Stock Photos That Sell
If you want to make money with stock photography you’ll have to follow some basic guidelines, no matter if you shoot for a micro stock site or a traditional stock photography agency.
Shoot photos that sell
That’s by far the most important point. Would you pay for an image of your neighbors mother-in-law? Or of his dog? Of course not! No one would, perhaps not even your neighbor himself.
Likewise professional photo buyers don’t care for that kind of images. What they are looking for are photos that illustrate concepts, like career, relationship or retirement. Business related photos generally sell very well. Photos of handshakes sell well because shaking hands is a universal, widely understood idea that can be used to illustrate negotiations, contracts, treaties and even things like breaking-up or divorce.
Travel photography can sell well if it can be used to illustrate concepts. For example, a photo of the Houses of Parliament in London can be used to illustrate democracy or governmental topics.
Avoid legal pitfalls
Most stock photography agencies have strict rules regarding images of people (if the people in the photo are recognizable), property (if the image of the property can lead to its owner, e.g. a license plate on a car), and trademarked logos or items anywhere in the image. If in doubt, don’t submit such images. If you want to sell images with recognizable people in them, all agencies will require you to provide so called “model releases”. A model release is a document with which the photographed person permits you to sell the image without need of compensation. Obtaining a signed model release from ordinary people is next to impossible, so you might be better off to either weed those images out or hire professional models.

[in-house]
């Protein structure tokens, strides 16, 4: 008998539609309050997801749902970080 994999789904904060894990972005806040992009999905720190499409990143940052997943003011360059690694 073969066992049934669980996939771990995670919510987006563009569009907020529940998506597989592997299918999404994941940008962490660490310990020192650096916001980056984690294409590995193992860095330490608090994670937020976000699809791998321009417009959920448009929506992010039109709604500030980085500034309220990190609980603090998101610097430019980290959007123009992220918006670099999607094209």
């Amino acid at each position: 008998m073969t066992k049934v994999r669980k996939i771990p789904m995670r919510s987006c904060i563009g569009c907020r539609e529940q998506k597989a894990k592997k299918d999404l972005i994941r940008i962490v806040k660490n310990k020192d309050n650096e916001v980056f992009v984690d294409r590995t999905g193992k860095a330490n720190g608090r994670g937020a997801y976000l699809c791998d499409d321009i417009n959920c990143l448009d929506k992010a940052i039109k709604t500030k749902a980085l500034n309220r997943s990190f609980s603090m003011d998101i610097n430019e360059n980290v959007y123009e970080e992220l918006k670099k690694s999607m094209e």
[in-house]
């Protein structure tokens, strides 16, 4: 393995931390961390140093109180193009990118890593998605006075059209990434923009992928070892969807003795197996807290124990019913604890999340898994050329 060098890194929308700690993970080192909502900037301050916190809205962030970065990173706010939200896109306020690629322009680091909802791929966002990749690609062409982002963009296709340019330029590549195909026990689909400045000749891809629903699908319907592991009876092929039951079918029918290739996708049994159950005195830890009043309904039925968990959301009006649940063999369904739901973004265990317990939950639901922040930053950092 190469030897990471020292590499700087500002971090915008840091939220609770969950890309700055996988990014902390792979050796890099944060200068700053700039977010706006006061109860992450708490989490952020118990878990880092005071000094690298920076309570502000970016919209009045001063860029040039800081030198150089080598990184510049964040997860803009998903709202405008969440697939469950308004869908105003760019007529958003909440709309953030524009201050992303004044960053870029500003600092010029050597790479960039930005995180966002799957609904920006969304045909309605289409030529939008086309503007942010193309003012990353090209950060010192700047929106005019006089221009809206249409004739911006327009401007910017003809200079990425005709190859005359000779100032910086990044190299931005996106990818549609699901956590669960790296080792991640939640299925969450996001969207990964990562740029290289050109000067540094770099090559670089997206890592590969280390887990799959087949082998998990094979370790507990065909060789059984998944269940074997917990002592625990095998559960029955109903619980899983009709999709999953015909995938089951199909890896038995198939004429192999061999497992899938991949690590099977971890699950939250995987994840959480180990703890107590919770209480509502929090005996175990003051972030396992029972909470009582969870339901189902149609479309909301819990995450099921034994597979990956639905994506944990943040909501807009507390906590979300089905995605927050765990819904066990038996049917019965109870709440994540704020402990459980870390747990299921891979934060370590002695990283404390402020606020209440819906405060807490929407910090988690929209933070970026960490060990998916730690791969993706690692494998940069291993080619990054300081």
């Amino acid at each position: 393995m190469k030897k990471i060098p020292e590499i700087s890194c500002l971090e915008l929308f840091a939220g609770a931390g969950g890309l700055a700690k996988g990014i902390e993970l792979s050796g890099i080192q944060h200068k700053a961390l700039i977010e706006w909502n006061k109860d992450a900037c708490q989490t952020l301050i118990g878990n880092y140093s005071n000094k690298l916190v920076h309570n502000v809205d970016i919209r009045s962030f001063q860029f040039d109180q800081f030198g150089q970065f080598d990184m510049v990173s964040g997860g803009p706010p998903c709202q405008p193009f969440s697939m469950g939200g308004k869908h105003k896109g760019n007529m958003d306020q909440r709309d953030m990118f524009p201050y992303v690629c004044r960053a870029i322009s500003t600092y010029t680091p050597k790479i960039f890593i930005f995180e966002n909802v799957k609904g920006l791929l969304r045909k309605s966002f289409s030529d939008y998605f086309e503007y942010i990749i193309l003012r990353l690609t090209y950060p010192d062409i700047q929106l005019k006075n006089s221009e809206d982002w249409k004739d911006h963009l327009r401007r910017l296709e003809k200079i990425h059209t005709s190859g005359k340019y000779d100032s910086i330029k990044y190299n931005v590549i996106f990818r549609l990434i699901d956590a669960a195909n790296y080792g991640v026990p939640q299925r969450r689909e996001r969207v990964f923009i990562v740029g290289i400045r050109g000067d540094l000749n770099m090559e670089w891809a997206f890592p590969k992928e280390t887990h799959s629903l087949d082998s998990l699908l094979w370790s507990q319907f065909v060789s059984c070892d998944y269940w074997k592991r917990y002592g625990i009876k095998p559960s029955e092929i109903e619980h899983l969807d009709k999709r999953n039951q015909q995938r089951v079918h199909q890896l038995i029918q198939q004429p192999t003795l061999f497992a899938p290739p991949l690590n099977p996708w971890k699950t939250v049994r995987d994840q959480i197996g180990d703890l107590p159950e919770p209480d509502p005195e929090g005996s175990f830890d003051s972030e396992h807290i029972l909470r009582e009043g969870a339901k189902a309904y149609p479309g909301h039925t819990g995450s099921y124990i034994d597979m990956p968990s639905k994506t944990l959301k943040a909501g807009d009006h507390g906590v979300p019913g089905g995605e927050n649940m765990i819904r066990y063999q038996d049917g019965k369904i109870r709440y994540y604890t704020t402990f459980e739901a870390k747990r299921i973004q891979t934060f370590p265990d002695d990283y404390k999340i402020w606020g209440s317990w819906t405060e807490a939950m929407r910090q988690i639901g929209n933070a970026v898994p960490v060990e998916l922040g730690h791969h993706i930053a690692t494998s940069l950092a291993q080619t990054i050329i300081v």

Keywording is the key to success, literally
No matter how good your photos are, they won’t sell if no one can find them. All stock sites let you tag or keyword your images. A good approach to keywording is to answer six simple questions for each image: Who? What? Where? When? Why? How?
For example, let’s suppose you have a bunch of nice healthcare related images, shot in a hospital. Answering “Who?” you might find “doctor”, “nurse”, or “patient”. Answer “What” to come up with “lancet” or “stethoscope”. Answering “Where” yields “hospital”, “waiting room” or “theatre”, while “When” gives “morning”, “afternoon” or any other time of day or year. Ask yourself “Why” to evoke concepts like “sickness”, “comfort” or “patience”. Finally “How” can refer to the photographic technique involved: It could be “black and white” or “monochrome”, it might be “blurred” et cetera.
Keep the noise down
Always keep in mind that the end user of your image may want to print it out eventually. The larger the print size the more noticeable noise will be. Noise is induced by your digital camera’s sensor and is something digital photographers have to live with, much like traditional photographers had to live with film grain. Generally speaking the smaller (area wise) the sensor size and the higher the ISO sensitivity the higher the noise will be.